Some Rotorua landowners looking for ways to reduce their nitrogen output say they have been delivered another blow after learning they may no longer be able to subdivide their land.

In the new Rotorua Lakes Council District Plan, the minimum size of land plots that can be subdivided without a resource consent has increased from 15ha to 40ha.

Concerned landowners held a meeting this week to fill out appeal forms to take the council to the Environment Court over the decision.

Martin Schilt currently leases his 38.7ha property to a dairy farmer and said subdivision was always going to be an option down the line.


"It was always going to be something I'd consider further down the track but now that option has completely been taken away.

"At the meeting, there were quite a few concerned elderly who had been sitting on their land for the last 20 or 30 years as a retirement fund and were now ready to subdivide only to have the rug pulled out from under them."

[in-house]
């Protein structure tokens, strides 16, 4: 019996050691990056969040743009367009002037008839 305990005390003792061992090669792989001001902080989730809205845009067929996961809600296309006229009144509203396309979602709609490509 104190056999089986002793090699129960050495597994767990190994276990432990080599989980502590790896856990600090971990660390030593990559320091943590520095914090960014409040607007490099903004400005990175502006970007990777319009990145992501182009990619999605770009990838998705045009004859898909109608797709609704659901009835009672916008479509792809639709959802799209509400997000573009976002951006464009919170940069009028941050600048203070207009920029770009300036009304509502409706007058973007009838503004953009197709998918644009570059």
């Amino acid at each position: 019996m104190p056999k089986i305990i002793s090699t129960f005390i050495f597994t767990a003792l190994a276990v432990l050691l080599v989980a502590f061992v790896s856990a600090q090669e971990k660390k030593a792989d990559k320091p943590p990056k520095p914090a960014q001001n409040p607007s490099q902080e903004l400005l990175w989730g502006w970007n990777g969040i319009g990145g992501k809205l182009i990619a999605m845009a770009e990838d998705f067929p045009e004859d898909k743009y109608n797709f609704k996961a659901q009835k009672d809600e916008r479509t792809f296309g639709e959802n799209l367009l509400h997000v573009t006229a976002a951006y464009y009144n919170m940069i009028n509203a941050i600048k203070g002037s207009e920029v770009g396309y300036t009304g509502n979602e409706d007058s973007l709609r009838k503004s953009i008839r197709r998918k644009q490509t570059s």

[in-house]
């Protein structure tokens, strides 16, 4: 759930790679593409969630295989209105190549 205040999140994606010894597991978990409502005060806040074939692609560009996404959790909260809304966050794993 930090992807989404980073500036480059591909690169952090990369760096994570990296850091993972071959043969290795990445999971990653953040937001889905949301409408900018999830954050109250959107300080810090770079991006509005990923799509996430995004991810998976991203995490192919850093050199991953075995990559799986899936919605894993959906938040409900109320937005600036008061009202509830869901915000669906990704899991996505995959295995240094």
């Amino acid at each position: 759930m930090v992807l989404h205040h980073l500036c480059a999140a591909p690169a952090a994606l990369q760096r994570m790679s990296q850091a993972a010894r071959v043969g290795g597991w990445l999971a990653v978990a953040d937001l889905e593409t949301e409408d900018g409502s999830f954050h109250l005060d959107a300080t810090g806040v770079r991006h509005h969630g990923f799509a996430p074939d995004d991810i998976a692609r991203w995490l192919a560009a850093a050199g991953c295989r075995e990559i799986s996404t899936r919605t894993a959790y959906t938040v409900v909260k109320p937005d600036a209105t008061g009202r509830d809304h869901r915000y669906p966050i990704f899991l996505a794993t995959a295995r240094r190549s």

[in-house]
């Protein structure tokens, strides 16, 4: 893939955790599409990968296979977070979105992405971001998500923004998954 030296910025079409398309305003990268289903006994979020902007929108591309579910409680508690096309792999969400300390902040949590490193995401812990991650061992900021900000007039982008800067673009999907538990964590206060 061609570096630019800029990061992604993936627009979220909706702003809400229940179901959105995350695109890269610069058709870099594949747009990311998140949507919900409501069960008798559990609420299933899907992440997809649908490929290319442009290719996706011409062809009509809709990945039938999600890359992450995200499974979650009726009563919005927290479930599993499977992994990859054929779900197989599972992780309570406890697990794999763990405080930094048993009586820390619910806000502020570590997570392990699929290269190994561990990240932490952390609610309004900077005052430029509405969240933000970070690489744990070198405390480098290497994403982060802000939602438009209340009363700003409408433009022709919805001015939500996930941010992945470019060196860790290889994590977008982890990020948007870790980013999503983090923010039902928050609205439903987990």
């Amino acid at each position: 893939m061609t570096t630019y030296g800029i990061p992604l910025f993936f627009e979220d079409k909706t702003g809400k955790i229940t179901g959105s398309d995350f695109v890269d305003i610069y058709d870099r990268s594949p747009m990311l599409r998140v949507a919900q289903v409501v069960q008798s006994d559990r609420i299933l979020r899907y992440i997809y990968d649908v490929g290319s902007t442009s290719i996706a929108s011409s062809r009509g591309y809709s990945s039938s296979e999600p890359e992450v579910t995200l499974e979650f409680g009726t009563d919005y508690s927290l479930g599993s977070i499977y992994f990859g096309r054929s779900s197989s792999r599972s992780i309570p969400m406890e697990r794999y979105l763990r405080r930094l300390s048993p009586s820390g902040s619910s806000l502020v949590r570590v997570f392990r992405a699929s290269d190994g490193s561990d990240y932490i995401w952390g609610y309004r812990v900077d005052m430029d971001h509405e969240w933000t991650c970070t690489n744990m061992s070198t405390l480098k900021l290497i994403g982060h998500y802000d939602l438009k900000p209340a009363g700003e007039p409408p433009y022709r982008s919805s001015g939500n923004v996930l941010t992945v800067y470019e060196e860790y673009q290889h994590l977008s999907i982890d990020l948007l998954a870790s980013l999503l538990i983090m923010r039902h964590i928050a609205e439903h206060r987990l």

The council's District Plan programme lead, Paulina Wilhelm, confirmed the council had changed the minimum lot size for "Rural 1 zone" from 15ha to 40ha.

She said this was a direct response to requests by submitters and landowners at District Plan hearings.

"The rationale behind this change was to protect productive rural land from subdivision, acknowledging that larger parcels of land are critical for economic sustainability.

"At the hearings, farmers maintained that 15ha was not a viable economic unit. On the other hand, submitters were critical of 15ha lots as being too large for lifestyle units."

Mr Schilt said prior to this week's meeting "many people had no idea about the change in subdivision rules".

"It has surprised a lot of people and caused a lot of concern.


"The council is taking away all the realistic options to utilise our land and it feels as though we are being pushed out of the catchment."

However, Ms Wilhelm said that wasn't the case and Transferable Development Rights would allow ongoing expansion of lifestyle lots within the catchment, in RR2 zone (rural lifestyle).

"Transferable Development Rights are part of a new policy framework being developed with a group of stakeholders to provide economic incentives for landowners who reduce nutrients within the Rotorua catchment."

Mr Schilt said this change would negatively affect a lot of people who fell into the under 40ha category.

"We keep being told we have to change the way we use our land to protect the lakes but we are not being left with any viable options."